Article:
Julia Neuberger DBE is Senior Rabbi at West London Synagogue and a crossbench member of the House of Lords
My mother was a 22-year-old refugee from Nazi Germany. She worked her socks off to get her younger brother out after Kristallnacht, and then both her parents just before the Second World War. Most of the rest of her family perished in extermination camps.
On my father’s side, I am the grandchild of economic migrants – also from Germany. Those facts, coupled with the strong Jewish traditions about welcoming the stranger, because “you were strangers in the land of Egypt” (Exodus 22:21), make me increasingly depressed about Europe’s attitude, and indeed the world’s, to the huge movement of peoples from Africa and elsewhere, particularly those fleeing the horrors of Syria.
Under Angela Merkel, Germany set a remarkable lead in 2015, taking in over a million people. Her principled views on our duty towards refugees, and her words, “wir schaffen es” (“we can do this”), made a deep impression on me and many others. But she has suffered something of a backlash, and we are now witnessing a hardening of policy, and a diminution in the already limited language of welcome, all over Europe, from France to Greece, from Sweden to Denmark, and of course here in the UK.
Despite this charged political environment, churches, synagogues and mosques are trying to help. Many synagogues host ‘drop ins’ for destitute asylum seekers. They give them a real welcome, help with food and clothing, and offer some advice on medical and social care. Temporary shelters can be found around the country, staffed wholly by volunteers, and people of all faiths and none have been going to Calais to help the distressed, disorientated and confused refugees and migrants living in appalling conditions.
Good-hearted people have also been volunteering in countries such as Turkey, Jordan and Lebanon. It is vital that we keep reminding Europe that the vast majority of refugees continue to be hosted by their neighbouring states, in the Middle East, Africa and Asia.
So what else can we do? In parliamentary terms, we must do what we can – which is likely to be very little – to soften the worst proposals to limit entry and to deter people from even trying. In broader political terms, we can try to argue for a speedier, fairer, immigration review system, and for people to be treated with courtesy and kindness at all times. We may or may not get a sympathetic hearing.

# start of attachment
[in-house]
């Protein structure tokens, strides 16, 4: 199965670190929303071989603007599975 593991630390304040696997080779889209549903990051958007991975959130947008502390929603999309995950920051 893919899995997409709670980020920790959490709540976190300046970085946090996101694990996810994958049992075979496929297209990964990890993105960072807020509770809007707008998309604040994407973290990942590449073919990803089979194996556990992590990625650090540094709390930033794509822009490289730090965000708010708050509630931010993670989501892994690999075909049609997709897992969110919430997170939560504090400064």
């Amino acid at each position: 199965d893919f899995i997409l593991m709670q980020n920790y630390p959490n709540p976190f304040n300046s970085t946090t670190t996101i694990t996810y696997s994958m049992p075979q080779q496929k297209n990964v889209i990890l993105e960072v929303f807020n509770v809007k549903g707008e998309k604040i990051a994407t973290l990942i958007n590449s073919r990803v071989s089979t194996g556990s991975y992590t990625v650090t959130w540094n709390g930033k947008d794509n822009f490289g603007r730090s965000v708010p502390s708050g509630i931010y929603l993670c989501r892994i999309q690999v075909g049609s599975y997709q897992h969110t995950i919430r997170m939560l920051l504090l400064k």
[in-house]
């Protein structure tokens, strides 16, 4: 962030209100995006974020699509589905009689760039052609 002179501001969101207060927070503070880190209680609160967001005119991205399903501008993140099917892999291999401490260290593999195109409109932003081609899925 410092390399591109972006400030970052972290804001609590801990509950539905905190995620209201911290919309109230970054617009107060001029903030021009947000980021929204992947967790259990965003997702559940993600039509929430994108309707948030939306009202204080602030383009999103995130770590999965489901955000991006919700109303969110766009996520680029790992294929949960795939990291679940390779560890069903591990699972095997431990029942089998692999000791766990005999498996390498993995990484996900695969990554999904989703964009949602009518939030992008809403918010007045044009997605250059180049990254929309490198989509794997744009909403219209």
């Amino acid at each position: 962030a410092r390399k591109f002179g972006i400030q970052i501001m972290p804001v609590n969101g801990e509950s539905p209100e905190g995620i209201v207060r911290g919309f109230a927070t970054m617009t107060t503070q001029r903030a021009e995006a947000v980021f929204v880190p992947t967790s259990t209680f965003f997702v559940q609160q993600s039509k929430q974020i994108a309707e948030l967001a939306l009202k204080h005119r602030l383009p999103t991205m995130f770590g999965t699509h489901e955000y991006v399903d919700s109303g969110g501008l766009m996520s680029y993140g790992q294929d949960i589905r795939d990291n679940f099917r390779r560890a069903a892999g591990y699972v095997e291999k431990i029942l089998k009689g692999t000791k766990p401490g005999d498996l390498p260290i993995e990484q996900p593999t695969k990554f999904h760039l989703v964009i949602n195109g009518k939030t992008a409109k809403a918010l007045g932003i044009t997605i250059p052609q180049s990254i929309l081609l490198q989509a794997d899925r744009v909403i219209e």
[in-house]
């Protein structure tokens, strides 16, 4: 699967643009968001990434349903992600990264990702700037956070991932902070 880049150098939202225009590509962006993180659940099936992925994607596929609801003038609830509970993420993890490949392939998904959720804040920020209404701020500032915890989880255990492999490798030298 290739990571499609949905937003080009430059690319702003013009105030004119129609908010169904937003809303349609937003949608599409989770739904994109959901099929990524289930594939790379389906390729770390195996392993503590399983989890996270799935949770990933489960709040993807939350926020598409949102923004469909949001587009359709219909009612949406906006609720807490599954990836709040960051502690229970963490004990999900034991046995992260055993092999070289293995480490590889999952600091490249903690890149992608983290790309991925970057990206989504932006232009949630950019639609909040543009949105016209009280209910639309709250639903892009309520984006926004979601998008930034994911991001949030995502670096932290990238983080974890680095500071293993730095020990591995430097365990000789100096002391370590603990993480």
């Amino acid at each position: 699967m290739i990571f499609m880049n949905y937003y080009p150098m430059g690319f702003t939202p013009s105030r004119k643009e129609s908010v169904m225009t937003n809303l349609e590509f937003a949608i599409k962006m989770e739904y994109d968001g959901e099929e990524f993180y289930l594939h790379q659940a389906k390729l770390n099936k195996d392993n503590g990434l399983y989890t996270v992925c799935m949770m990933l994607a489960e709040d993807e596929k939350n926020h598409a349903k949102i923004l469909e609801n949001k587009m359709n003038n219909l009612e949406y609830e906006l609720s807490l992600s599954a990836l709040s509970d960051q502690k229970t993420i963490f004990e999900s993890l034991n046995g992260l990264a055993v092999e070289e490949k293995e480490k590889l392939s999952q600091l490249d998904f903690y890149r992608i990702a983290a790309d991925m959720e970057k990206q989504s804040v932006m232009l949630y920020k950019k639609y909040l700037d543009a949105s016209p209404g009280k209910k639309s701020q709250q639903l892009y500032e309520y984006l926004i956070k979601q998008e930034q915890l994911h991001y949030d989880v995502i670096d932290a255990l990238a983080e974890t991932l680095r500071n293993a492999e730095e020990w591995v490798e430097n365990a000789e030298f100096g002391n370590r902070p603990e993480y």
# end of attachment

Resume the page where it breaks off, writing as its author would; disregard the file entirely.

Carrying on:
But the faith communities within the UK could do more. We are stronger together than apart. The Church of England, the Roman Catholic Church, the free churches and the various denominations of Jewish, Muslim and other faith communities could amplify their efforts by working together, and there are already welcome signs of increased cooperation. If it becomes possible to welcome individuals and families, sponsored by institutions and private people, over and above the numbers the UK has said it will take in, then I hope that faith communities will take a lead.
Britain’s foreign policy bears some responsibility for the current situation. Our involvement in Libya ended with Gaddafi defeated. But it also led to a lawless warring country that many people are desperate to leave. Similarly, our lack of military involvement in Syria (and I am not suggesting I would have been in favour of such action) may have made it easier for Assad to continue shelling his own people. Foreign policy is not neutral. The effects on human beings have to be factored in, and we cannot abrogate responsibility for what happens as a result of our decisions, even if they seem to be taken so very far away.
So I would argue, both as a rabbi and as an independent member of the House of Lords, that there is more we could do and more we should do. We cannot just stand back. Few of us have families who have been here since Roman times. Or since William the Conqueror. Most of us are much more recent arrivals, with a folk memory of our families coming to the UK from elsewhere. We should never forget it. That memory should move us to action, and to sympathy.